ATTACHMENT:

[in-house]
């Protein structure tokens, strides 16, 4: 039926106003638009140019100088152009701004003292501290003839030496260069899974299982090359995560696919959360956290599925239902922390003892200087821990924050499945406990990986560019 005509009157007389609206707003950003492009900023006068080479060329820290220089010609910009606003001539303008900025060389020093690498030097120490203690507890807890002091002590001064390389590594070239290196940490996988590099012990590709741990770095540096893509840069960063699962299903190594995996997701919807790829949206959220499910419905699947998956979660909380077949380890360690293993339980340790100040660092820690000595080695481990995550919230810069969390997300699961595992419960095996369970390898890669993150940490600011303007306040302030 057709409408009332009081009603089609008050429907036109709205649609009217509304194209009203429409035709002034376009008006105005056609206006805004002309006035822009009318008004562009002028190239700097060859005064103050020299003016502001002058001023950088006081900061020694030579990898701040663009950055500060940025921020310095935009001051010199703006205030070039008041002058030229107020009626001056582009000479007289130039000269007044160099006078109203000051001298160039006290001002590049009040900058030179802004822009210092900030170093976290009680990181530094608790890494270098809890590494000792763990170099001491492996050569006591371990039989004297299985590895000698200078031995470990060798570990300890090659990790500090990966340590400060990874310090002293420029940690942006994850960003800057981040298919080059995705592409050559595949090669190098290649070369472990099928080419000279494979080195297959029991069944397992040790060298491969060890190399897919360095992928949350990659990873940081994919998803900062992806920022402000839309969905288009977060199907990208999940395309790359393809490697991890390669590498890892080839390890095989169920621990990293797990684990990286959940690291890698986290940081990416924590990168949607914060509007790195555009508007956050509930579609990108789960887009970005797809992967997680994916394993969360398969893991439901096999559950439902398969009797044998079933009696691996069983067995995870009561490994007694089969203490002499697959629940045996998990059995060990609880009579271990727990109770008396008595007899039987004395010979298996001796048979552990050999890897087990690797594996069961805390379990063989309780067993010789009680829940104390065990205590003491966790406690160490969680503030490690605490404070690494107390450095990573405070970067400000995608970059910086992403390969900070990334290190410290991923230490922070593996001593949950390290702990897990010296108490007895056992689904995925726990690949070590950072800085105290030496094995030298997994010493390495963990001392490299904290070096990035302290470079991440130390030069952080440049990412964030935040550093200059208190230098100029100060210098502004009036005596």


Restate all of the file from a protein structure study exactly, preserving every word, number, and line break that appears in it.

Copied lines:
[in-house]
């Protein structure tokens, strides 16, 4: 039926106003638009140019100088152009701004003292501290003839030496260069899974299982090359995560696919959360956290599925239902922390003892200087821990924050499945406990990986560019 005509009157007389609206707003950003492009900023006068080479060329820290220089010609910009606003001539303008900025060389020093690498030097120490203690507890807890002091002590001064390389590594070239290196940490996988590099012990590709741990770095540096893509840069960063699962299903190594995996997701919807790829949206959220499910419905699947998956979660909380077949380890360690293993339980340790100040660092820690000595080695481990995550919230810069969390997300699961595992419960095996369970390898890669993150940490600011303007306040302030 057709409408009332009081009603089609008050429907036109709205649609009217509304194209009203429409035709002034376009008006105005056609206006805004002309006035822009009318008004562009002028190239700097060859005064103050020299003016502001002058001023950088006081900061020694030579990898701040663009950055500060940025921020310095935009001051010199703006205030070039008041002058030229107020009626001056582009000479007289130039000269007044160099006078109203000051001298160039006290001002590049009040900058030179802004822009210092900030170093976290009680990181530094608790890494270098809890590494000792763990170099001491492996050569006591371990039989004297299985590895000698200078031995470990060798570990300890090659990790500090990966340590400060990874310090002293420029940690942006994850960003800057981040298919080059995705592409050559595949090669190098290649070369472990099928080419000279494979080195297959029991069944397992040790060298491969060890190399897919360095992928949350990659990873940081994919998803900062992806920022402000839309969905288009977060199907990208999940395309790359393809490697991890390669590498890892080839390890095989169920621990990293797990684990990286959940690291890698986290940081990416924590990168949607914060509007790195555009508007956050509930579609990108789960887009970005797809992967997680994916394993969360398969893991439901096999559950439902398969009797044998079933009696691996069983067995995870009561490994007694089969203490002499697959629940045996998990059995060990609880009579271990727990109770008396008595007899039987004395010979298996001796048979552990050999890897087990690797594996069961805390379990063989309780067993010789009680829940104390065990205590003491966790406690160490969680503030490690605490404070690494107390450095990573405070970067400000995608970059910086992403390969900070990334290190410290991923230490922070593996001593949950390290702990897990010296108490007895056992689904995925726990690949070590950072800085105290030496094995030298997994010493390495963990001392490299904290070096990035302290470079991440130390030069952080440049990412964030935040550093200059208190230098100029100060210098502004009036005596």